Sunday, June 23, 2013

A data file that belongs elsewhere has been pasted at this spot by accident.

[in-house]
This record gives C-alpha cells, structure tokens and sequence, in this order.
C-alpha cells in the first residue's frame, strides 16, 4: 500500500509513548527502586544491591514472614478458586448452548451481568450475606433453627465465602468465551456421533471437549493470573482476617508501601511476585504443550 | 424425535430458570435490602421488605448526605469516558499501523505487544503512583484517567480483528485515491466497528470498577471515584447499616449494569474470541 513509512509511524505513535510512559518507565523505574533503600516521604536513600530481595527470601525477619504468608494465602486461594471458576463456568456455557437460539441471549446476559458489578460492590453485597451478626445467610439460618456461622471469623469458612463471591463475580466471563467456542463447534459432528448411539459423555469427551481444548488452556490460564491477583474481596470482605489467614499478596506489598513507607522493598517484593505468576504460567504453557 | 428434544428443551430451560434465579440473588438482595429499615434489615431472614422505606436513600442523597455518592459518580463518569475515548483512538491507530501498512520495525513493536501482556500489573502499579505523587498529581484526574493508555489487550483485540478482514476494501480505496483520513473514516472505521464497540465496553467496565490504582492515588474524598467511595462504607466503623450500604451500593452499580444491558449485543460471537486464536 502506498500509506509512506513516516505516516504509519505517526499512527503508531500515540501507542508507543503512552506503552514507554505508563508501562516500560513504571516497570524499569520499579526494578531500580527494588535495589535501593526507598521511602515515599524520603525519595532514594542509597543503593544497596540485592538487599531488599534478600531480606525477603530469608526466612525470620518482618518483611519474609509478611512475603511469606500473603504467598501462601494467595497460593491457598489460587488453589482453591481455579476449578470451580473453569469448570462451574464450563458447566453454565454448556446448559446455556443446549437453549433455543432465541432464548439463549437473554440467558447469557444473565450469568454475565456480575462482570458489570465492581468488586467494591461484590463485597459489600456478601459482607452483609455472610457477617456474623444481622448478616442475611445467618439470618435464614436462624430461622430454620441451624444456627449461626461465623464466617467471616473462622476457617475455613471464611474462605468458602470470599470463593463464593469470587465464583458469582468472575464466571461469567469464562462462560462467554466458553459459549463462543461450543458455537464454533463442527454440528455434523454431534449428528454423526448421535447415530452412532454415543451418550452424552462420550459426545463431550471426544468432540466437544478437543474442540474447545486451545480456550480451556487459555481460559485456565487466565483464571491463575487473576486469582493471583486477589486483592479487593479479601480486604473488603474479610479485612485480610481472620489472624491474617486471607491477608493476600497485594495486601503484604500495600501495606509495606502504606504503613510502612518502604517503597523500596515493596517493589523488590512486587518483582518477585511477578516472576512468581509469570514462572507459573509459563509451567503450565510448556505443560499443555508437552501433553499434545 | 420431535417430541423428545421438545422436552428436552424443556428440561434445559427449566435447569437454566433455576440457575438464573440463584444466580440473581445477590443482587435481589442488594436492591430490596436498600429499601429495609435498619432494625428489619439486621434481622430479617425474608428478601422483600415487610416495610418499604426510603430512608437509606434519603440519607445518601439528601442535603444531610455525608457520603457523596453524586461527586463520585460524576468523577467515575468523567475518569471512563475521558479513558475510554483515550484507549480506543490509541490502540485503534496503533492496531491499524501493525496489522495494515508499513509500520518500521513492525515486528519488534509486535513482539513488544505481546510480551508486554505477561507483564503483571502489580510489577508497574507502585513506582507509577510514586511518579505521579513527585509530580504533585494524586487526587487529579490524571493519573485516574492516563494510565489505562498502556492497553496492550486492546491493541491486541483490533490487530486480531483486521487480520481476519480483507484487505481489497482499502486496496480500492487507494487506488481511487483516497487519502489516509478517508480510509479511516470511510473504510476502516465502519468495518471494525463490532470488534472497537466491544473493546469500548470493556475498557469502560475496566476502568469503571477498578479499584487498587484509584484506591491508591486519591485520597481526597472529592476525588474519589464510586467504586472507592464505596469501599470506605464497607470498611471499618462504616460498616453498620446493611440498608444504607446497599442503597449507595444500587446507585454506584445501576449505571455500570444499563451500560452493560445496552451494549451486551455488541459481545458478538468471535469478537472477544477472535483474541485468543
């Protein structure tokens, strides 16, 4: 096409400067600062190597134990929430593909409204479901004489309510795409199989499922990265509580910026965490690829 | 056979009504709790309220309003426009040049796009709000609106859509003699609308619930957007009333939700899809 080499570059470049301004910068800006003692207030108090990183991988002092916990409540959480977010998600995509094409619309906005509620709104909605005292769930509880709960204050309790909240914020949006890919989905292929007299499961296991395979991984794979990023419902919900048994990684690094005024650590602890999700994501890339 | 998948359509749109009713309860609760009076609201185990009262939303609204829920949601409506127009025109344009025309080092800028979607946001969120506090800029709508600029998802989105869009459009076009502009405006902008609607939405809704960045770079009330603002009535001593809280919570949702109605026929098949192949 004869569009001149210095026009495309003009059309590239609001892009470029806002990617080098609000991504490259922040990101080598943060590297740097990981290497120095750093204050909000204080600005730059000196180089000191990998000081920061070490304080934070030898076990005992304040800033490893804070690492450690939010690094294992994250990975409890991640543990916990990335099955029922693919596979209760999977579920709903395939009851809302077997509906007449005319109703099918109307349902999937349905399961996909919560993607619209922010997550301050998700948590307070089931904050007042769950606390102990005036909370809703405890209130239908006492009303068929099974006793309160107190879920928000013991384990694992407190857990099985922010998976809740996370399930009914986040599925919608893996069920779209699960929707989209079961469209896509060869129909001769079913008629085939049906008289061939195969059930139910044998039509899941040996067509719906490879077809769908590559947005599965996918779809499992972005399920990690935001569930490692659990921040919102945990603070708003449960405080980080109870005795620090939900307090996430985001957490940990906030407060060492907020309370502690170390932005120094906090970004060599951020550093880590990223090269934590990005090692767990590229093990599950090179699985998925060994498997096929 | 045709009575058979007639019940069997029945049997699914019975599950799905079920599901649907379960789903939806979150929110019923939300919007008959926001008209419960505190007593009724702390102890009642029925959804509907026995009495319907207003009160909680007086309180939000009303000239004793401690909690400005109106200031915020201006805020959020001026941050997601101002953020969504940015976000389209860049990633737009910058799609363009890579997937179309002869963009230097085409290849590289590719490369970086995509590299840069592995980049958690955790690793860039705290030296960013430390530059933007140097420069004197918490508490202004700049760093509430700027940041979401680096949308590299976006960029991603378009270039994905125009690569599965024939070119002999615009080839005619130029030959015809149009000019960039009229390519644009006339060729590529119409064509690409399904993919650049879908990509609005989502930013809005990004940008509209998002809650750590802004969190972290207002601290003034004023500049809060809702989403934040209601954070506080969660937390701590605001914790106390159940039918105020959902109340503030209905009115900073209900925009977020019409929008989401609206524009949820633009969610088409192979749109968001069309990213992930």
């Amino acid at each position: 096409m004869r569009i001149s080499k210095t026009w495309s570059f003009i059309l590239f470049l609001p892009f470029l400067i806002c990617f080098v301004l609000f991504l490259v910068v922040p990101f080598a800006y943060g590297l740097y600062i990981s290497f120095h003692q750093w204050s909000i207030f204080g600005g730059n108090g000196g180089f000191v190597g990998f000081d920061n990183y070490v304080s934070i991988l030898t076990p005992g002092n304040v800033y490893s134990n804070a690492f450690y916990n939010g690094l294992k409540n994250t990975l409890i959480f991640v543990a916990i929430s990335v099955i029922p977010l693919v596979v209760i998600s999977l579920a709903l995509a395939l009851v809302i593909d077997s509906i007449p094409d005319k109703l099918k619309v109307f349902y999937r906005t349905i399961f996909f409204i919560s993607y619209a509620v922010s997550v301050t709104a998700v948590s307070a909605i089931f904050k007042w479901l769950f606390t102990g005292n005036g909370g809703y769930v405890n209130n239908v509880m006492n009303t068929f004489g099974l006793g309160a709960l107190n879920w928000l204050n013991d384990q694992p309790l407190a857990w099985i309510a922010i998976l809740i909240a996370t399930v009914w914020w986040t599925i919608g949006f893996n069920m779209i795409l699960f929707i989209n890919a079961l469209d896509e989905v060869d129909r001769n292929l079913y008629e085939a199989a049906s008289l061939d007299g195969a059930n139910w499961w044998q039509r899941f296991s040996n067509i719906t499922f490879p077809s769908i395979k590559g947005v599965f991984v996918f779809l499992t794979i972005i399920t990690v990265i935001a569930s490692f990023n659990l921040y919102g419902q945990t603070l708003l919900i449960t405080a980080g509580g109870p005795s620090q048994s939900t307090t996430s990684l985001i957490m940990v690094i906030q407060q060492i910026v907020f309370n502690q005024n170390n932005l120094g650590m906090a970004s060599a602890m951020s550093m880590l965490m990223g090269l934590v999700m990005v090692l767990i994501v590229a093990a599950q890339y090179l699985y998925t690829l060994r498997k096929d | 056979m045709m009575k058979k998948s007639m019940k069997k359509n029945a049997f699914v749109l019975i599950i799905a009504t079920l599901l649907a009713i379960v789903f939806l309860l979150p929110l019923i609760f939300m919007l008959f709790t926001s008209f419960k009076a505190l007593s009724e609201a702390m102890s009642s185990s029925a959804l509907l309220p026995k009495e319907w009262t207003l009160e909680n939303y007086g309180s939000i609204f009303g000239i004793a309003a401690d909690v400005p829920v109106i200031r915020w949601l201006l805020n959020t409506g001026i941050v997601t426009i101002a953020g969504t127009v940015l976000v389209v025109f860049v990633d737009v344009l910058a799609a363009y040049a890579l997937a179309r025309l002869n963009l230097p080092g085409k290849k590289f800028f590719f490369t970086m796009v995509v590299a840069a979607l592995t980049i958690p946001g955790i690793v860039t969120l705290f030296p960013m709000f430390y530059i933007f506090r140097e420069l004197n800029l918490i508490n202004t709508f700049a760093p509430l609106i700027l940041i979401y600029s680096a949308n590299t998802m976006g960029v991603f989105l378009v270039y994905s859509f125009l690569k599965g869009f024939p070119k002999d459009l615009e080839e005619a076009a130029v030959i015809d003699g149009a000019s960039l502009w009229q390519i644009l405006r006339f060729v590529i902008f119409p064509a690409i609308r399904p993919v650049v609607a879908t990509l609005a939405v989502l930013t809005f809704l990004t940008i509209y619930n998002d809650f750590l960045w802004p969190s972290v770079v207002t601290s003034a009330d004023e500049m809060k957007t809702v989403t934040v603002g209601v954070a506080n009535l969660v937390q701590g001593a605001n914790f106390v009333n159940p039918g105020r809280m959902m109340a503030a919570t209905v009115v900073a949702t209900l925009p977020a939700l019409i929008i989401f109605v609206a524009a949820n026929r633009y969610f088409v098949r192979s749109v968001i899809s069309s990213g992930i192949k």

Pierre doesn't smoke cigarettes, but he has nothing to do and nowhere to be and it's a sunny morning and old country songs are playing from the cafe speakers and a cool breeze is blowing down the narrow cobblestone street in front of his table where a clean, blue ashtray rests next to his small cup of black coffee on its perfect white saucer. His umbrella provides a calming shade. He inhales carefully so he doesn't cough, so he can enjoy it, taps the ash into the clean, blue glass, sets the Gauloise in the tray, and stares out at the street, watching tourists stroll by, fat cats search for more fish, gulls float in the sky. He takes a sip of his coffee and its smell mixes with the sea and the smoke on his fingers. He picks up the cigarette, takes a few more puffs, sets it down again, leans back in his wicker chair, and feels the pleasant softness of the cushion beneath his buttocks. He watches the cigarette disappear as it leans on the ashtray, smoke curling from the end and hanging in the air briefly before it is whisked away. He begins to feel hungry, perhaps a little dizzy. He wants to keep feeling the breeze and watching the gulls and smelling the sea, and he takes another small puff, but its near the filter and it burns his throat, and perhaps it wasn't hunger but nausea he felt so he crushes the butt and leaves a black smear on the clean, blue glass. He leans forward in his chair, tapping his toes and flicking his tongue against his teeth. He has nothing to do and it makes him nervous, jittery, bothered. The nausea has passed and he is hungry, thirsty too. His mouth is dry. He must find the waiter to pay the bill and leave and find something to eat, maybe nap. Does he have coins? Will the waiter be angry he can't make change? An old woman approaches him and with her hands out. The skin on her face is worn and loose to the point Pierre can barely see her eyes. He has to pee. Where is the toilet? If he doesn't pee now he will have to wait until he returns to the riad. Can he hold it? He stands. Where is the waiter? Dogs start barking. A motor bike roars by. A gust of wind blows dust in his eyes. He glances down at his blurry table. He sees the brown watermark on his empty coffee cup on its perfect white saucer, the lone smoked cigarette lying in the blue glass, surrounded by ash, sunlight creeping across it. It would make a nice picture, and he takes it with his mind, and stores it in his memory with other fleeting moments when things flowed together, and senses blended as they were supposed to, fleeting moments more unpredictable with each passing hour.